By H. B. Marriott Watson
THE book slid gently from Gregory’s fingers, and closed with a
rustle upon the table. He was not conscious of the move-
ment, for in a moment he was rapt among high and tender
memories. The verses sang in the current of his blood, and
pulsed to the beating of his arteries. They resounded from distant
years with the full ryhthm of an immediate echo. These instant
reverberations in a heart long silent startled him with their unex-
pectedness. It was so long since he had provoked that pale
wraith and image of his old passion. And now of a sudden his
fibres were quick with a soft and melancholy yearning. With
that passage in the poem, long since forgotten, the resurrection of
this untimely ghost was charged with delicate and private mean-
ing. His eyes fell again upon the closed volume, and he repeated
the verses in a soothing whisper to himself.
He could see Dorothea’s lips move to the phrases, her hand flutter
unawares about her heart, according to a habit which had always
affected him. He saw her bend and lean to touch him with her
pretty air of assurance ; soft fingers rested upon his arm. He
sighed, and dropping slowly in his chair smiled very quietly at his
He was conscious of a certain penitence for the long omission
of this memorial respect. The appeal of those lines allured him ;
he smarted and stung to reflect upon that oblivion in which so long
she had been buried. Dorothea’s eyes solicited him with their
soft radiance ; they seemed to intercede with him for an interval of
silent communion. That ghostly visitant in his mind tremulously
pleaded her cause. Was it so much, she seemed to urge, to snatch
a little space, a fragmentary hour, from out a life dedicated to
another, a meagre alms to that poor soul he once had loved ?
It seemed odd to him that the voice he once had heard ring so
clearly in those rooms had been so persistently mute. The echoes
of those familiar tones had died out with the years. What
brought them sounding from the silent corners at so irretrievable
a time as this evening ? He had foregone his leaky. He sighed
and directed his glance upon the wall of his study where hung a
slight water-colour sketch. It formed but a dash of colour, with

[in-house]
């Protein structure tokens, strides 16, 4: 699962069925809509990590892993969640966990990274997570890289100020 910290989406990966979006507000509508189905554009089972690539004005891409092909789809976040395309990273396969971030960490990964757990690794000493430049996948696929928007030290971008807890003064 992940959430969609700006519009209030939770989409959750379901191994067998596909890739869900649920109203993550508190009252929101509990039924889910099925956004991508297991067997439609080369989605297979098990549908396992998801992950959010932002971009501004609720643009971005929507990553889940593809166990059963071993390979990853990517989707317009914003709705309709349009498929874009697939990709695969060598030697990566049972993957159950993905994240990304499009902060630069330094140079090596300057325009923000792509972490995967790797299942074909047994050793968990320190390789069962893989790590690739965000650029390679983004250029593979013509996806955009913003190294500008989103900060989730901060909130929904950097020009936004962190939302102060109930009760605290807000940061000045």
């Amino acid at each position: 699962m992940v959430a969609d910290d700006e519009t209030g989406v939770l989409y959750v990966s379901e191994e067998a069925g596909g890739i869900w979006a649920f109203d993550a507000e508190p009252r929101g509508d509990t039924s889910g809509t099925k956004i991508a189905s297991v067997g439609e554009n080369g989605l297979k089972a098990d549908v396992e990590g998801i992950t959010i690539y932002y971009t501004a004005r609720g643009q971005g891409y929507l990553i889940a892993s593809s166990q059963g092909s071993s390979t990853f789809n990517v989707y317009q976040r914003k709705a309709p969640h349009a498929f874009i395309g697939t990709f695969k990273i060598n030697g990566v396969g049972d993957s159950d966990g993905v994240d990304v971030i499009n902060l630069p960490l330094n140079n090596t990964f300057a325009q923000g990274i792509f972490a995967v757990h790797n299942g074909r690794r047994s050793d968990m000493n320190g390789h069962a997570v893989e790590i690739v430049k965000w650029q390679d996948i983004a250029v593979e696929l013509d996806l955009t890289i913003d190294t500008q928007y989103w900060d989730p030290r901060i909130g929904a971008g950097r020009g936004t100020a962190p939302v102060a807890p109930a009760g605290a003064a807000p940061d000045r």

no discernible proportions of a woman, and still less the faithful
lineaments of the model. Yet Dorothea had stood and posed for
that dainty sketch, and she it was in a manner that still inhabited
the coarse cloth and looked forth upon him from blurred eyes.
Gregory slowly unlocked a drawer in his bureau, and withdrew a
photograph carefully enwrapped between covers. He held it before
him, scrutinising it with attention, and the light of the reading-
lamp streamed thickly upon the face.
There was just such a look in those poor eyes as had fulfilled
them many a time in life. She watched him with that grave
patience that had so sweetly mingled with her pretty playfulness.
The head to Gregory wore an aureole, with its flow of bright
hair. As he regarded the picture from under the arch of his hand,
the facts and tenants of that room lost their importunate reality.
At a stroke the winter was gone, and across the budding
English meadows he walked with Dorothea in the spring. It
was not so very long ago, but the ten years had spanned a tragedy
for him. Was it possible, he wondered, that love should pass
quite away, should change and commute like the fashions of a
generation ? His eyes suffused. Ah no, he thought, not such
a passionate whole love as theirs. He had not forgotten, only not
remembered these six months. Somewhere under the sweet earth
Dorothea’s gracious heart throbbed to his pulses, her pleading eyes
were lit with thoughts of him. The photograph dropped from
his fingers, as the book had done, and the curtains swung in a
mist before him. His memories provoked a warm and happy
past ; a sense, as it were, of physical pleasure filled him in the
recollection of those fine days, now gathered into forgotten Time.
The sadness of his reveries filled him with a positive delight. He
sighed again, and his glance fell newly upon the picture. Re-
informed by his sensitive imagination the bright flesh sparkled with
life, and reproached him with its immeasurable eyes. It seemed
that those five years which had sounded in his ears so desolately
long, which had worn so wearily, inadequately marked his supreme
sorrow. The grass was ancient over Dorothea in those five miser-
able years. The world might well attribute to him a remarkable
fidelity. At nights he had sat and thought upon her, those long
and terrible nights when her departure was fresh among his griefs,
those sad nights, too, upon which it became something of a solace
to recall and remember and to weep. The devotion of his mourn-
ing spoke to his great love, and yet now that his old happiness
and glory were vivid before him, he knew that not five years, not
ten, that a lifetime should be the limit of his irreconciliation.
The tears welled in his eyes ; a short little sob shook him ; his
shaded eyes devoured the portrait ; and then a knock fell on the
door, and a light voice broke upon him.